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Help choosing plywood for table tops - warping?

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Forum topic by Neophyte posted 07-16-2018 02:38 AM 1282 views 0 times favorited 49 replies Add to Favorites Watch
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Neophyte

32 posts in 2436 days


07-16-2018 02:38 AM

Friends, I am hoping to get some advice on plywood or other suitable material to build several square bistro table tops for a restaurants of some friends. They will replace the existing table tops. The current tables are made of two sheets of plywood glued together to 1.25” thickness and have pine moulding. Total dimension is 24×24 in. I built prototypes by glueing 3/4 + 1/2 in birch plywood and then trimming them to size (22.5 in per side). I added 3/4 poplar moulding. The problem is that the prototypes are not flat, most of them exhibit some warping. The table tops, by the way, will be painted.
I am looking for recommendations on which material to use, or how to use it. I have thought of trying Baltic birch plywood or a Spanish product called Garnica; glueing so that the grain is perpendicular and so forth. I will appreciate hearing what people know about this topic.
Marc

-- Marc, NY


49 replies so far

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jonah

1820 posts in 3378 days


#1 posted 07-16-2018 03:25 AM

If I’m understanding you, the tables will be 22.5” square?

The thing with gluing plywood together for thickness is that once the water in the glue gets into the wood, it swells and warps, and with two pieces trying to move, things get uneven in a hurry.

The solution is a lot of very even clamping pressure and the right amount of glue. Many people use a vacuum press for something like this, just like they would with veneer. There are a few ways to make your own vacuum press, but I’ve never done it so I can’t speak to that.

If a press isn’t an option, make sure you use very beefy, very straight cauls and a lot of clamping pressure spread out over the whole top.

An alternative would be to make the tops out of solid wood. That would be a little more work, but it’d be easier to flatten if it did end up warping since you could just take a hand plane to it.

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woodbutcherbynight

5486 posts in 2489 days


#2 posted 07-16-2018 03:38 AM

Made a mock up for a friends wife for some tables your size. Used 3/4 MDF, glued 5/8 wood flooring to the top and went around the edges with some pine to match the top. Very stable, and even if you had to level it you had real wood on the top.

-- Live to tell the stories, they sound better that way.

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jbay

2485 posts in 979 days


#3 posted 07-16-2018 03:52 AM

Biggest thing is to have it clamped to a flat surface.
If it’s not flat as it’s drying it won’t be flat when it’s dry.

Has to be clamped up flat…

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Rich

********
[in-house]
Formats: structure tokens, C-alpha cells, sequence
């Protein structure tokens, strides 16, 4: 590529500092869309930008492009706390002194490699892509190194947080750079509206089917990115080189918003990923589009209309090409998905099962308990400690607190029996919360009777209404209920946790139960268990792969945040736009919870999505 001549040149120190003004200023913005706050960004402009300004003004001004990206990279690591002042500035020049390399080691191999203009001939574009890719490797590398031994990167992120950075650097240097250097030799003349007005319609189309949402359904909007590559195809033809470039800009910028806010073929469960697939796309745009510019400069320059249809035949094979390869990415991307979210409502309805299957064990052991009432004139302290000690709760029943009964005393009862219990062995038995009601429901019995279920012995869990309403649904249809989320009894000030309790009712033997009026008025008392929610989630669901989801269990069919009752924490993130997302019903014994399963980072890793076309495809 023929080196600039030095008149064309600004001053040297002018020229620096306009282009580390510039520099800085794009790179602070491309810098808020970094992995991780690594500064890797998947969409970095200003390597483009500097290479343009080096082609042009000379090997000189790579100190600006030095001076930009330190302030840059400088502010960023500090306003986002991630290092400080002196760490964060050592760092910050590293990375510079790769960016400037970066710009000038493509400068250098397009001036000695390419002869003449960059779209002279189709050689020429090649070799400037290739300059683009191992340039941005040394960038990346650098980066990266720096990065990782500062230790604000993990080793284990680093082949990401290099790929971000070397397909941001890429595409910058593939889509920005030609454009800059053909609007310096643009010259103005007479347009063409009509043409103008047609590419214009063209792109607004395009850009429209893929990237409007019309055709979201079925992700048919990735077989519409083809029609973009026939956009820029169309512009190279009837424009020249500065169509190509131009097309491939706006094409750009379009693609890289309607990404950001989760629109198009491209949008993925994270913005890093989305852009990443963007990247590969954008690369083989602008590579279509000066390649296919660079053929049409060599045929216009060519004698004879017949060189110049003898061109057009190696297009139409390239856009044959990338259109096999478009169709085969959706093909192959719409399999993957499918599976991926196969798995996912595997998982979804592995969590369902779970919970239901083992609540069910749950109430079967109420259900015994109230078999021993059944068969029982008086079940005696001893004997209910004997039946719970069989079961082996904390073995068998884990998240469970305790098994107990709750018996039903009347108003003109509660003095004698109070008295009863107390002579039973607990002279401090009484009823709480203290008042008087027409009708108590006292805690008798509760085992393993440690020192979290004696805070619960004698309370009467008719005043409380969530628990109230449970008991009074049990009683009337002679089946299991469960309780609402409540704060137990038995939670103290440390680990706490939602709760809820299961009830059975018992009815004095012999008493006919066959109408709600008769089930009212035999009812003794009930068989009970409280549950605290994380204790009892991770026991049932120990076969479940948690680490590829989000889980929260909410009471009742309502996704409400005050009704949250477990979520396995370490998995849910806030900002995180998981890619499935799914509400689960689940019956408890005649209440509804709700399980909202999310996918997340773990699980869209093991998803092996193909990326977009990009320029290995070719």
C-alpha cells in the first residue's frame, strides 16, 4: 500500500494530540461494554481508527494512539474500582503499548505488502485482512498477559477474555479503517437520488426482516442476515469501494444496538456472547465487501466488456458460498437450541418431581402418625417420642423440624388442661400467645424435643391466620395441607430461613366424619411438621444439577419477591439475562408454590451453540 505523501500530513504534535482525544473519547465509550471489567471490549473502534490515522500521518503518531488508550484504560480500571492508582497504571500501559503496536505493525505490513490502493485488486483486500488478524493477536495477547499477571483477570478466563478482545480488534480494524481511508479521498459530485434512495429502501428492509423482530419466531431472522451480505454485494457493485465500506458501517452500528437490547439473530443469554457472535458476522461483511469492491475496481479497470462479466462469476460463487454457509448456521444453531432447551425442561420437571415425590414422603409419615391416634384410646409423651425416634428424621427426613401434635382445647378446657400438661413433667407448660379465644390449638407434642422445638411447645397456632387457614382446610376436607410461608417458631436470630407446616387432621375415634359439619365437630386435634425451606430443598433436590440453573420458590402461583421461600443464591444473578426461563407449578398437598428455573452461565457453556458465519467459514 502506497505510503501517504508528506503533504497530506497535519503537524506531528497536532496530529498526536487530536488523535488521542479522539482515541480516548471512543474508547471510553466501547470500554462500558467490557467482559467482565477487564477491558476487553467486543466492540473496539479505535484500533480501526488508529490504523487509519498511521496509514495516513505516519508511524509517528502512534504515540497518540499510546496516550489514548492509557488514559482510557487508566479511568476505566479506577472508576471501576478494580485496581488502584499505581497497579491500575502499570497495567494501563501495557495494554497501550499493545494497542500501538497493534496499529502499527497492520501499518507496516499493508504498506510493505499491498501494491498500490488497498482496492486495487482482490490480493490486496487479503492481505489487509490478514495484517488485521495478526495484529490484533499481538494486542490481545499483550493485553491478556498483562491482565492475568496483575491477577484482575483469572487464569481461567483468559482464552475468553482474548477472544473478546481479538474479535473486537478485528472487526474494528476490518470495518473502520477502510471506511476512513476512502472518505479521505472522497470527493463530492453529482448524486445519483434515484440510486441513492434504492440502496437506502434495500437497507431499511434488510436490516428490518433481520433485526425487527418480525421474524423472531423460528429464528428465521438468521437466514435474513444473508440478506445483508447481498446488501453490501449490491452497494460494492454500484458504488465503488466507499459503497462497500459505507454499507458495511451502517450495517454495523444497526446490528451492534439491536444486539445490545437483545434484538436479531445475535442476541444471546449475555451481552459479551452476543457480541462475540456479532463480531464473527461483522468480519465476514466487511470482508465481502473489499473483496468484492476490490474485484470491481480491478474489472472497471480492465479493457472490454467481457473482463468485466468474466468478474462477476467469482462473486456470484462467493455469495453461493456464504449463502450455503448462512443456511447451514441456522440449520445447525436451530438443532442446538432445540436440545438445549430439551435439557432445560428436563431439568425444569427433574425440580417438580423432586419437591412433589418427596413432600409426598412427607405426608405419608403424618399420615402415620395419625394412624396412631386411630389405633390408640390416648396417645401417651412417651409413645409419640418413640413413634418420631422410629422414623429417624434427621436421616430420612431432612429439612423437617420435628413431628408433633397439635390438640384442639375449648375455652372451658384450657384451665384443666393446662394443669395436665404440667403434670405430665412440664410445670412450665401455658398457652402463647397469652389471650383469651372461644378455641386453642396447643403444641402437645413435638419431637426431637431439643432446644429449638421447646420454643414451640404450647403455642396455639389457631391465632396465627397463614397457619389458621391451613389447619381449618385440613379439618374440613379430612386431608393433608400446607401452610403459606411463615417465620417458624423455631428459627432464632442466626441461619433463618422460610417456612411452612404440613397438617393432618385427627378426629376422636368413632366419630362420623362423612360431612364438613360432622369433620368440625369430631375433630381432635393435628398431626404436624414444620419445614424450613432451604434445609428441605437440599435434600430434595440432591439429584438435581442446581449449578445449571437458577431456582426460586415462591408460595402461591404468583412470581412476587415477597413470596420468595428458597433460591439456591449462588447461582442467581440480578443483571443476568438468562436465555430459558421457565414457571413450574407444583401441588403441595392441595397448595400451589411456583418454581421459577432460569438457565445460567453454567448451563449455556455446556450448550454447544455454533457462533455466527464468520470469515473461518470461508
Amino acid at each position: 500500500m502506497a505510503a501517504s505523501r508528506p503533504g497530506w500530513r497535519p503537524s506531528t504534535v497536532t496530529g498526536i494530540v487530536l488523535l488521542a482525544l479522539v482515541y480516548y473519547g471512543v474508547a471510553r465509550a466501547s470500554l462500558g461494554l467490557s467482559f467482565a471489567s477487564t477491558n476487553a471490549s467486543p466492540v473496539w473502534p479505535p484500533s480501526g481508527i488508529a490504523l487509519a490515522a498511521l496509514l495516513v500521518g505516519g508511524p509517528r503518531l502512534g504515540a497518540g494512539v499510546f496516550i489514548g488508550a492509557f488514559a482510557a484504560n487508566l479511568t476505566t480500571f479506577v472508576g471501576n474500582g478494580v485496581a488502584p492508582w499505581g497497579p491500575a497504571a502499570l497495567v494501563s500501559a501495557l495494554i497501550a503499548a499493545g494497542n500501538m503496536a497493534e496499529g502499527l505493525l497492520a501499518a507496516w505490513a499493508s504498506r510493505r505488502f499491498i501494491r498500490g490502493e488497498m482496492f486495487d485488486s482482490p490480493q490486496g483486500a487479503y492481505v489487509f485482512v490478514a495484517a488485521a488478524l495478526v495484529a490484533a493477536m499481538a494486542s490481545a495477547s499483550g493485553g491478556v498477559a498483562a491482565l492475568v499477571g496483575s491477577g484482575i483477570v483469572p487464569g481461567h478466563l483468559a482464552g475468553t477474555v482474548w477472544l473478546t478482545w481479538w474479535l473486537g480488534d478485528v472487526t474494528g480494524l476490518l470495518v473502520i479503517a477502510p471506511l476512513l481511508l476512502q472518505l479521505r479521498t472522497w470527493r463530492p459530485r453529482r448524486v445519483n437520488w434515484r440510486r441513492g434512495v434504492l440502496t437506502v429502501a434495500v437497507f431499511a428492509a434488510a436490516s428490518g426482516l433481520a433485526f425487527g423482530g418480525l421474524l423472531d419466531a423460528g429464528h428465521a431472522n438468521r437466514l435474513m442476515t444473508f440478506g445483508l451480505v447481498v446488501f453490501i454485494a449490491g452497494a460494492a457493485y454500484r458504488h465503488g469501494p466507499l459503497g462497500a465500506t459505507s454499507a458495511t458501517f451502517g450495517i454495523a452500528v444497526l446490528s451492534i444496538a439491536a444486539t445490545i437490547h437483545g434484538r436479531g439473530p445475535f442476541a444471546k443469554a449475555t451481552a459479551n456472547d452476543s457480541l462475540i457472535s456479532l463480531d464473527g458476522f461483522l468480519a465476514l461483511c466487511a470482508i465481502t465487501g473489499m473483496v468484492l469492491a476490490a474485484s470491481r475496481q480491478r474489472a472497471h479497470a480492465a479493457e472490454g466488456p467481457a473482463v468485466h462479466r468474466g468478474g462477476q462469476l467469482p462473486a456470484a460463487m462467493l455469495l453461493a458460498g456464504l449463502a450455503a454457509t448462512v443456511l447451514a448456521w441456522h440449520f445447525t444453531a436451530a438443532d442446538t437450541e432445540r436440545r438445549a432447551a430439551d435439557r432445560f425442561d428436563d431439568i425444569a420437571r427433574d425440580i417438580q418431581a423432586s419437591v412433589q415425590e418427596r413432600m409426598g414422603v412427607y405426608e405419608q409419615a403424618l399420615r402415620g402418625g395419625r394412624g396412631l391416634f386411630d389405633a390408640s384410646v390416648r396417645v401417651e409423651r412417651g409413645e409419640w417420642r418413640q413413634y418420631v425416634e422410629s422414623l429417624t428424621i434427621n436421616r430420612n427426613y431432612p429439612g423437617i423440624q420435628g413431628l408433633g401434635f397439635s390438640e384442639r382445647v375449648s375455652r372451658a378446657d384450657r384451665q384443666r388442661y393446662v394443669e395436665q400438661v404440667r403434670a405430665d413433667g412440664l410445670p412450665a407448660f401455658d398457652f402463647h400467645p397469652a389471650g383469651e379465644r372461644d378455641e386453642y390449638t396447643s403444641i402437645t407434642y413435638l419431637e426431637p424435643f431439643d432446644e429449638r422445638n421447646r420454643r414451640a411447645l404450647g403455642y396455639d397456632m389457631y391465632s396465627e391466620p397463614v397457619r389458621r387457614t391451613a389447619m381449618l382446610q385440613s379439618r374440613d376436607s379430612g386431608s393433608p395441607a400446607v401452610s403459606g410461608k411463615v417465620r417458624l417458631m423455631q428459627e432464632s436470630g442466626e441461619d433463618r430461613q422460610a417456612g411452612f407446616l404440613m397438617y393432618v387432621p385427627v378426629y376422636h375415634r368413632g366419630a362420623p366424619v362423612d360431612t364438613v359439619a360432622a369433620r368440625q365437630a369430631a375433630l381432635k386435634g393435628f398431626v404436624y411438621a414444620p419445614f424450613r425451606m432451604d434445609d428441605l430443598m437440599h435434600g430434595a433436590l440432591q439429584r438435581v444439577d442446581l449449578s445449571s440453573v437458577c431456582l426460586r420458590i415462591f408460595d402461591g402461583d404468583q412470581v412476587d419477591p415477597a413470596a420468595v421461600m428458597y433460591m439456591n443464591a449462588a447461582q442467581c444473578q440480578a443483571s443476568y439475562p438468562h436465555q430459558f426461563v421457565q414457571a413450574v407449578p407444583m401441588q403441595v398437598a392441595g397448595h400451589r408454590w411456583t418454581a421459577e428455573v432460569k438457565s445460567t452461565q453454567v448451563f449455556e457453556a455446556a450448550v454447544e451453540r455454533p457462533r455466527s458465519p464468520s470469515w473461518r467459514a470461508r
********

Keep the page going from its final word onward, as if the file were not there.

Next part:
3333 posts in 669 days


#4 posted 07-16-2018 04:28 AM


Biggest thing is to have it clamped to a flat surface.
If it s not flat as it s drying it won t be flat when it s dry.

Has to be clamped up flat…

- jbay

For sure.

For long term I would think some battens underneath will help with stability as well, and give you something to mount to when you attach it to whatever base you’re planning.

-- Half of what we read or hear about finishing is right. We just don’t know which half! — Bob Flexner

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bondogaposis

4889 posts in 2431 days


#5 posted 07-16-2018 04:37 AM

Tell us about the bases. You should be be able to pull a minor amount of warp out when you attach it to the base.

-- Bondo Gaposis

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Neophyte

32 posts in 2436 days


#6 posted 07-16-2018 04:51 AM



If I m understanding you, the tables will be 22.5” square?

The thing with gluing plywood together for thickness is that once the water in the glue gets into the wood, it swells and warps, and with two pieces trying to move, things get uneven in a hurry.

The solution is a lot of very even clamping pressure and the right amount of glue. Many people use a vacuum press for something like this, just like they would with veneer. There are a few ways to make your own vacuum press, but I ve never done it so I can t speak to that.

If a press isn t an option, make sure you use very beefy, very straight cauls and a lot of clamping pressure spread out over the whole top.

An alternative would be to make the tops out of solid wood. That would be a little more work, but it d be easier to flatten if it did end up warping since you could just take a hand plane to it.

- jonah

Yes, they are a 22.5” square, then add the moulding.
This is a great reply. Thanks.

-- Marc, NY

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Neophyte

32 posts in 2436 days


#7 posted 07-16-2018 04:54 AM


Tell us about the bases. You should be be able to pull a minor amount of warp out when you attach it to the base.

- bondogaposis

They look like this

-- Marc, NY

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Woodknack

12213 posts in 2460 days


#8 posted 07-16-2018 05:06 AM

Don’t use a Water-based glue, use contact cement or a polyurethane glue.

-- Rick M, http://thewoodknack.blogspot.com/

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Desert_Woodworker

1520 posts in 1294 days


#9 posted 07-16-2018 05:18 AM